An Eclectic List Of What Makes Me Happy

An Eclectic List Of What Makes Me Happy

I went out last night, and spent most of today napping between my bed and the couch. Confession time - I gave up drinking over ten years ago, so I couldn’t blame it on a hangover. Oh, and I also went home earlier than the others (I was in my snuggly PJs by 1am). I reheated my leftover nachos mince for lunch (my first meal of the day), and since I had no plans to move much today, I made the executive decision that I could procrastinate going to the supermarket for another day.

If my Mum is reading this, yes I did get out of bed long enough to feed the cat. Since no human life depended on me that warranted staying out of bed, I embraced the Italian philosophy of ‘Dolce far Niente’, which means ‘the sweetness of doing nothing’. It doesn’t mean being lazy, it refers to the pleasure you get from being idle.

You can say that this is an eclectic collection of thoughts and musings of what I’ve learned about life and love over the last two years. Here’s to the old me, who I am today, and the adventures yet to come...let’s drink to that!

# 43 Scrambled Eggs

Scrambled eggs - seasoned with garlic salt, cracked pepper, parsley and a bit of buttermilk. A little under-seasoned with the salt, but it wasn’t overcooked and dry so I was happy with the effort. I promise I haven’t lost the plot, but I wanted to share something pretty significant that happened. Yesterday, I cooked for myself for the first time since April of this year.

Instant noodles don’t count, just saying.

For those who only know me through me writing, I LOVE food, I really do. Both cooking and eating. My mum and sister both tried to teach me to cook in my late teens, and much to their frustration, I didn’t really try very hard. When you have two amazing cooks at home, why would you want to ruin a good thing? It wasn’t until I was in my early twenties, when I met my ex-husband that I had a new-found motivation to learn how to cook. You could say I saw a life with him and didn’t want to spend the rest of our lives eating takeaways.

My pots and pans are currently in storage, as well as my spices. Cooking in my mum’s kitchen felt awkward, whereas in mine, even in the mess that it was, I knew where everything was. Memories of my teenage years came flashing back, and all I could do was giggle. No matter how old we get, and our relationships with our mothers shift, there’s always that little girl that is mortified if we scratch that non-stick pan.

JC sat in the conservatory, jealous of my bowl of food. She loves food too, but she is on a diet.

Change, no matter how small, still feels uncomfortable. That’s human nature isn’t it, to feel resistant to the unfamiliar? My scrambled eggs is only the beginning, how would a knife feel in my hands after so long? Clumsy probably. Until it becomes a part of me again. It takes me back to my teenage years, standing in the kitchen, instructions swirling. As a grown woman, I can look back and laugh.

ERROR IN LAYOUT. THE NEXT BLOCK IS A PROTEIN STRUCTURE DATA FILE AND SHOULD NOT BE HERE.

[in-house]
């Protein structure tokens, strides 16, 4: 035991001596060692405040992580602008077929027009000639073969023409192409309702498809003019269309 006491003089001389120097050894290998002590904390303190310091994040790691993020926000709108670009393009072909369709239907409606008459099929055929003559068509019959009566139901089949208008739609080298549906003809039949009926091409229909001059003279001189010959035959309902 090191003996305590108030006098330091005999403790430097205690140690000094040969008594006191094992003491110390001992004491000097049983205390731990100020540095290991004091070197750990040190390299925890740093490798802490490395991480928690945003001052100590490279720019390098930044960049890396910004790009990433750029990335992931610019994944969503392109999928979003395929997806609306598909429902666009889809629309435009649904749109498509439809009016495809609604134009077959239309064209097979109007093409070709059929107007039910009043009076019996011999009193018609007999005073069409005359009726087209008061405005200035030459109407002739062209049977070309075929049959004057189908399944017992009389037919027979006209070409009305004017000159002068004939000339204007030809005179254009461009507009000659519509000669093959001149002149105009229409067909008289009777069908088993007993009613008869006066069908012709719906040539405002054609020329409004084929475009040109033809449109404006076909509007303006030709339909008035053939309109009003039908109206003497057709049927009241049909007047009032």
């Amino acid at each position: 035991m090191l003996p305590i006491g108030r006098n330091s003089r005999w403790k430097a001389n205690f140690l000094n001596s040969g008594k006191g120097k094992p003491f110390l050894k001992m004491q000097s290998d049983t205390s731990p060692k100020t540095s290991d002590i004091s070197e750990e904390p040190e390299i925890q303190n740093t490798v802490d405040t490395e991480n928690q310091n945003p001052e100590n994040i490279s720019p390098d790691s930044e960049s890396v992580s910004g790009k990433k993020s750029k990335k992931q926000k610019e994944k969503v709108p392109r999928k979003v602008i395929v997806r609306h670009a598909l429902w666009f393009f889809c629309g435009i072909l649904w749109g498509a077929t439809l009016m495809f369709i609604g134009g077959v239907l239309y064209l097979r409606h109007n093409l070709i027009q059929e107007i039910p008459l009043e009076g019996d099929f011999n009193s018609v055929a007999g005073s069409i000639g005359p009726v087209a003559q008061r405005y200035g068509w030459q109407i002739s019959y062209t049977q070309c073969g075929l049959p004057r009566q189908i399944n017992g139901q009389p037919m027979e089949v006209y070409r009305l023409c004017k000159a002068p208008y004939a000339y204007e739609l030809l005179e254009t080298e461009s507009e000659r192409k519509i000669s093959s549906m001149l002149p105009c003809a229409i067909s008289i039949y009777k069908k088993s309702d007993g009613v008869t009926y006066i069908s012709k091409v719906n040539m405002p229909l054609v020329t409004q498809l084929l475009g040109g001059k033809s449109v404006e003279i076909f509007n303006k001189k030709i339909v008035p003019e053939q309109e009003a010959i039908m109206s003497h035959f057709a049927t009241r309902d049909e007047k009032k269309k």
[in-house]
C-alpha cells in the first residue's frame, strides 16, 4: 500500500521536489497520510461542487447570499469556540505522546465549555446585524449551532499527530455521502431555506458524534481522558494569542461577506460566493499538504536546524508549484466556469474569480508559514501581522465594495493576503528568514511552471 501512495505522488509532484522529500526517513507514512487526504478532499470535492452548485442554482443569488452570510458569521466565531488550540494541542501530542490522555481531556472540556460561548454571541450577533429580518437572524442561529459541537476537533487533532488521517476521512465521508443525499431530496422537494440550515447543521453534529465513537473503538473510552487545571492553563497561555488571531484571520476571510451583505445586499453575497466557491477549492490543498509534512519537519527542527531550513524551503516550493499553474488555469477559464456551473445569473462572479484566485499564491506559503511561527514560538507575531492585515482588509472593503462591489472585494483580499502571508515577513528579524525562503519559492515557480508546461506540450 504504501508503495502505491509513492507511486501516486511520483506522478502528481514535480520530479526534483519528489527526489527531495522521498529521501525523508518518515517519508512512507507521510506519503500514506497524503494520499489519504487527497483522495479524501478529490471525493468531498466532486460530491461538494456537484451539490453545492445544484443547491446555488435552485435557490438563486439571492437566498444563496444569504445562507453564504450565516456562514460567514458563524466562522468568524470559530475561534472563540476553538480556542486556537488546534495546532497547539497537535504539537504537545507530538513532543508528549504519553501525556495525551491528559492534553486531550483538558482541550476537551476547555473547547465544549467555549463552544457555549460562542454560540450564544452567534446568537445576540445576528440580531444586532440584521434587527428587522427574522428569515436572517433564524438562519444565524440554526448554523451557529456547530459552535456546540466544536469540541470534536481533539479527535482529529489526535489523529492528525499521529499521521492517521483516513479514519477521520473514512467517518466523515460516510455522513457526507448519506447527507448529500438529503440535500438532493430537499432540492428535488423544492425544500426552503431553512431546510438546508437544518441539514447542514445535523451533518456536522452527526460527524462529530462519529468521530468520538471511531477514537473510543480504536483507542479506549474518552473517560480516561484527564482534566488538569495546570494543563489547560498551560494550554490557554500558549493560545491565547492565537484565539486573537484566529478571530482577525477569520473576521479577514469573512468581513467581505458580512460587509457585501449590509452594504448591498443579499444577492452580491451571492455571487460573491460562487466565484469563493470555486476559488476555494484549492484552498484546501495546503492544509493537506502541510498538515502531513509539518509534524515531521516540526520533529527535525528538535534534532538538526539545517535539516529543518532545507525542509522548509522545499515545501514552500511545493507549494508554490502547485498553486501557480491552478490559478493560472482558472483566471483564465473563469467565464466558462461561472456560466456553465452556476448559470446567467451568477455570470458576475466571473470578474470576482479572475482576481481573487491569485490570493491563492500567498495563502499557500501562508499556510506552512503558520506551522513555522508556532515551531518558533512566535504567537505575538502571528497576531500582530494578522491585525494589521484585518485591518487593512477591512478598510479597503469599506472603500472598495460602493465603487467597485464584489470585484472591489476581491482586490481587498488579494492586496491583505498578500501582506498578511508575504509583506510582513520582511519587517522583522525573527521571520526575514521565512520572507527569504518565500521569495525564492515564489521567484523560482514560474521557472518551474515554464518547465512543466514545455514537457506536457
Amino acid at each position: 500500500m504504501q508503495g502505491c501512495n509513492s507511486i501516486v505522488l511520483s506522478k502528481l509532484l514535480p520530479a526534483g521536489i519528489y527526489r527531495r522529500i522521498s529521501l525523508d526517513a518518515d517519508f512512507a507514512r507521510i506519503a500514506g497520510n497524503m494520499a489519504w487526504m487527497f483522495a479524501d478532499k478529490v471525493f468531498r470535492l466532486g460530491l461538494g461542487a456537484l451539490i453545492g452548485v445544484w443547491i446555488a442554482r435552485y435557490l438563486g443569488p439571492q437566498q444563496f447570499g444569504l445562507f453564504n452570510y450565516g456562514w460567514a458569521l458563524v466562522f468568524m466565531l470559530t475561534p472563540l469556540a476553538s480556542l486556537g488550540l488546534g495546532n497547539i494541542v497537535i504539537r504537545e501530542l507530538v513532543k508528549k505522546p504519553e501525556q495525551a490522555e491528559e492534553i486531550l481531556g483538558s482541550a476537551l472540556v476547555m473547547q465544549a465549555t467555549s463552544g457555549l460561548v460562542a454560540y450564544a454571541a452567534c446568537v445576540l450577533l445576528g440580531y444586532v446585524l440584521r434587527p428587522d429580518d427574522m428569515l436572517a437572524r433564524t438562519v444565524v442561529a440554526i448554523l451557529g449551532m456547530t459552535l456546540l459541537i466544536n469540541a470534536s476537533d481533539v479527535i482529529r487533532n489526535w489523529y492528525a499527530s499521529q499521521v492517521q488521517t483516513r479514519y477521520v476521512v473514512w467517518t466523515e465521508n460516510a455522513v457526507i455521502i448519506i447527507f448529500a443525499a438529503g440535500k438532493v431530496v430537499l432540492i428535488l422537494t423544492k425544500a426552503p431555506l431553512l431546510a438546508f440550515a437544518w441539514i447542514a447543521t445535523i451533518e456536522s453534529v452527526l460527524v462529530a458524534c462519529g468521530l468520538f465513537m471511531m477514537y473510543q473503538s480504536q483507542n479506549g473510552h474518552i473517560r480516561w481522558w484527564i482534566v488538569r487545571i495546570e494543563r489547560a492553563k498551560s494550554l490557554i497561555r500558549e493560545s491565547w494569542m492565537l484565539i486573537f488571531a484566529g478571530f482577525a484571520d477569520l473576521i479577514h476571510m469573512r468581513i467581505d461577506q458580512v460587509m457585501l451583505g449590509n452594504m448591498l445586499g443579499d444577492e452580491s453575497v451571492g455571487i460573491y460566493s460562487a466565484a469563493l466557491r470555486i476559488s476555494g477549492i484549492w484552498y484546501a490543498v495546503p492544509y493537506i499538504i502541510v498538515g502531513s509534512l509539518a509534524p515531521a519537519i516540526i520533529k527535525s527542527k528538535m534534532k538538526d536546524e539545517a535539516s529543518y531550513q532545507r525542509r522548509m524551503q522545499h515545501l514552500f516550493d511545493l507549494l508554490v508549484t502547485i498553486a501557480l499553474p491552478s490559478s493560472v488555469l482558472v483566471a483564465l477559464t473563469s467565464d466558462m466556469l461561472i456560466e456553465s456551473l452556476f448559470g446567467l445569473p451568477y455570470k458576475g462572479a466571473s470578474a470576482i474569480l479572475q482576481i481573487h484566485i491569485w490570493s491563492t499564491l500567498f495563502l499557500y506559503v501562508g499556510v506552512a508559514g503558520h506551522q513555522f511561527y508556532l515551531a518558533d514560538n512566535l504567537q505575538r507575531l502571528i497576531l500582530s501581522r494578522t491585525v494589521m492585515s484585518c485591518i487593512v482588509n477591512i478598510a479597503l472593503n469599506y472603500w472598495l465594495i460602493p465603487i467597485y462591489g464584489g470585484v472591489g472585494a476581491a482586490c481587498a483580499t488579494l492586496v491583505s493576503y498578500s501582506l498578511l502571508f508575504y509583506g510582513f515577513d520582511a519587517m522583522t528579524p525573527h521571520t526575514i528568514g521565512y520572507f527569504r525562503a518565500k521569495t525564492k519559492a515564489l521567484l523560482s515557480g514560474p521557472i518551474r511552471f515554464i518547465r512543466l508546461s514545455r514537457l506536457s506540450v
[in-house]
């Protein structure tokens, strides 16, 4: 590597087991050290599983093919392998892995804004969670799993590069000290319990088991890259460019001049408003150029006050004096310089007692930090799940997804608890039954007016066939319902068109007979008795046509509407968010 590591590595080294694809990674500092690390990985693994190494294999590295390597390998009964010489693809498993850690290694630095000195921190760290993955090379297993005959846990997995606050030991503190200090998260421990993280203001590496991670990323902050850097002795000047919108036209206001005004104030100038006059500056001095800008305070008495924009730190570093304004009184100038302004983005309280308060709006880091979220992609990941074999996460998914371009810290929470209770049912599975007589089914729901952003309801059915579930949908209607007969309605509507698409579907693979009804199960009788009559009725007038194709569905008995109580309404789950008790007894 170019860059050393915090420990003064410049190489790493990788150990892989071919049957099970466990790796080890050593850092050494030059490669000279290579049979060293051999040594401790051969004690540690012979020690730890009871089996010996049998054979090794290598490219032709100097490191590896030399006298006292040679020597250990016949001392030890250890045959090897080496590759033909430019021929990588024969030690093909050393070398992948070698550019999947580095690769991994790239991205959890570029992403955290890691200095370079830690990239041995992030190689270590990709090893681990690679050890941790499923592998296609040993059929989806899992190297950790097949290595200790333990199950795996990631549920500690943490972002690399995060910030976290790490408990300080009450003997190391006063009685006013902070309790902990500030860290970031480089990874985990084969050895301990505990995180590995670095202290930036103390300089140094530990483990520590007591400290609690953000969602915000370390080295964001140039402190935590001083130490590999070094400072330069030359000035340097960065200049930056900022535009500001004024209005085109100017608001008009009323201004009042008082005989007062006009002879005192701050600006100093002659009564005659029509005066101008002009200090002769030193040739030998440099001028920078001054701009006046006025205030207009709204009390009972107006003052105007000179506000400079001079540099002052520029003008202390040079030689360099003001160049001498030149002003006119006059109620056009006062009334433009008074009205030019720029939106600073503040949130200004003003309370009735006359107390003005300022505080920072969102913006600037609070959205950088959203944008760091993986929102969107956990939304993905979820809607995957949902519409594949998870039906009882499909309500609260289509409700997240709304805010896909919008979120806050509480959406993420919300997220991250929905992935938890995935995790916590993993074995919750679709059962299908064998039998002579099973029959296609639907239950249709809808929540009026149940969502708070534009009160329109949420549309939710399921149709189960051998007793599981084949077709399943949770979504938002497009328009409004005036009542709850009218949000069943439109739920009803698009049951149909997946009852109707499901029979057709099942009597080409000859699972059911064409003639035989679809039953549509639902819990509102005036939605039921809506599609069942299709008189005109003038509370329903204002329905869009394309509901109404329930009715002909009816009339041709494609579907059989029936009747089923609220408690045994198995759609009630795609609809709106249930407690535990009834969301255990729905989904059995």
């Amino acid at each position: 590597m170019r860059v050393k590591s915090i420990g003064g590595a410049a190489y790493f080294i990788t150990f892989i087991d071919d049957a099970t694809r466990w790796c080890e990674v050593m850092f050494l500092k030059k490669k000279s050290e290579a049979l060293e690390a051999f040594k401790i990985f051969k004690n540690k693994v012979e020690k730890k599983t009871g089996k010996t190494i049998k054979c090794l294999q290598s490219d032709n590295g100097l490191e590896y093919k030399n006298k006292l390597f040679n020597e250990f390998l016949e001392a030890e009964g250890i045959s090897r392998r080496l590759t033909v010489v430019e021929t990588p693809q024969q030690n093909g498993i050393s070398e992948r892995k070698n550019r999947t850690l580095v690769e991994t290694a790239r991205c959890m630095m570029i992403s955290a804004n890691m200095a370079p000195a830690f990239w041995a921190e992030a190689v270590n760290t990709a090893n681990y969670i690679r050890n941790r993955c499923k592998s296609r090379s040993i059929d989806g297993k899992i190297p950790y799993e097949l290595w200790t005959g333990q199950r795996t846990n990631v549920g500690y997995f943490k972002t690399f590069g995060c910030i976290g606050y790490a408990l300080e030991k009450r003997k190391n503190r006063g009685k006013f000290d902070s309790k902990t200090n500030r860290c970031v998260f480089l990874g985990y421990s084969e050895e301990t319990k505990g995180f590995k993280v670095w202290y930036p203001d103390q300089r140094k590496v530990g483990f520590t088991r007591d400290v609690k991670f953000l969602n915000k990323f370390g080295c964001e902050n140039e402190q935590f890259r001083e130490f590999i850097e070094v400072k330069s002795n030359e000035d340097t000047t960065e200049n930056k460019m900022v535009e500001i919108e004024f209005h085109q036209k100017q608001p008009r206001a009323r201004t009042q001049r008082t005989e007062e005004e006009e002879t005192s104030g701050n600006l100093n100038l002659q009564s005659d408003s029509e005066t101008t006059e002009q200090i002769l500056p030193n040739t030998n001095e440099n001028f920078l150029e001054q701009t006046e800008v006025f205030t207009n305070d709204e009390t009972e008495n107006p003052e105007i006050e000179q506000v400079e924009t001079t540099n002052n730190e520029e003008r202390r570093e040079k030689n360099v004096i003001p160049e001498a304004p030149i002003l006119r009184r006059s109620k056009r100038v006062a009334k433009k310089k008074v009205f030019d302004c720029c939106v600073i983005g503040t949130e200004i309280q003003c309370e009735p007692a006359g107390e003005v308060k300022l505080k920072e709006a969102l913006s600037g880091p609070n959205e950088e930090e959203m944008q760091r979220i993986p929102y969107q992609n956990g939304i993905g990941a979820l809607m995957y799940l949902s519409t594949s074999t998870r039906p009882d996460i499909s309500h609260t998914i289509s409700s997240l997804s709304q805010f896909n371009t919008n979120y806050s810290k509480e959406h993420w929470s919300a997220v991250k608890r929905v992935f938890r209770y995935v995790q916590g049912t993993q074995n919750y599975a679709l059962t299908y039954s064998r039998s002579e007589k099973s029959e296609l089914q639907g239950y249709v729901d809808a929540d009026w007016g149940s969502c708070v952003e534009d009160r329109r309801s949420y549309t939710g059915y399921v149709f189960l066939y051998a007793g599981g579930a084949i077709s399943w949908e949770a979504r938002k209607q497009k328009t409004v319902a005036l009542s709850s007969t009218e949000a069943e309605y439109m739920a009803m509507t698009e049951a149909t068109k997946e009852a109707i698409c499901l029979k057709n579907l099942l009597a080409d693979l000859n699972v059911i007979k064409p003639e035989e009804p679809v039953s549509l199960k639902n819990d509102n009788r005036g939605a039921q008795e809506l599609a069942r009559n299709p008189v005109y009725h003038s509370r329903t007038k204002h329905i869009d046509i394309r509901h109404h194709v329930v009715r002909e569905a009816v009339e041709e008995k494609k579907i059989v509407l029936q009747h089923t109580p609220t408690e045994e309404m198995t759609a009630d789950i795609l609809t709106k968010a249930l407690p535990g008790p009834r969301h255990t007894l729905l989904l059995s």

My book is coming along, slowly but surely. I’m holding it back, I’m my own self filter. Even though I am an open book, there’s some things I still don’t know how to verbalise, maybe never will, or just don’t need to. Those are decisions I need to make as I continue to move on. My story is evolving, and I no longer feel stuck in the mud.

As I finished the plate of scrambled eggs, I began to feel excited. There are two portions of peacock fillets in the freezer, given to me by good friends. I’m going to cook them for our next potluck dinner, and my friends and I are going to create new food memories together. Mum will probably appreciate a break now and then too.

I will never be a domestic goddess, but at least you’ll never starve in my house.

#2 From the outside in

I often think about why it's so easy to focus on what we don't have, than appreciating what we have.  Then it hit me this morning - we see what is in front of us, but in order to see ourselves, we have to look at a mirror.

Have you watched the video where a person describes themselves to a forensic artist, and when strangers described them, the later is always more attractive than how the person sees themselves? 

I am a NZ size 14, in my teenage years I was a 10 or 12, and as I've gotten older I stopped stressing about my number, but how clothes fit my body and how it made me feel. I didn't see the use of holding on to a pair of size 10 jeans I bought on sale two years ago, "hoping" I will one day fit into them again. 

The food I have been fueling my body hasn't been the best, so I am now addressing that. Not because I want to be a size 10 again, but what I eat affects my mood, and my mood affects what I eat and how I feel about my body. A negative cycle, which I can change if I address why it is that I'm choosing to fuel my body with bad food. Everything in moderation! 

Here's ONE thing I am going to try to help change my attitude with food. I will be telling myself this every day, and challenge myself to limit sugar rich food (processed sugar). Treats are ok, don't guilt yourself

Give it a try and leave your thoughts in the comments below.

  • My body has done amazing things, and it by looking after it, it will do more awesome things.
  • Food is NOT MY ENEMY.
  • Nutritious food help fuel my body to keep up with my lifestyle.
  • What I eat is MY CHOICE. 

Give it a try, every day for one week. I will too, and will post an update next week.

Much love and hugs
fivefootronna

P.S. As I finished writing this blog, I just finished a bottle of chocolate Wave. So I am committing to 50 squats today. Instead of feeling guilty about that choice, I will move on and make better choices at lunch!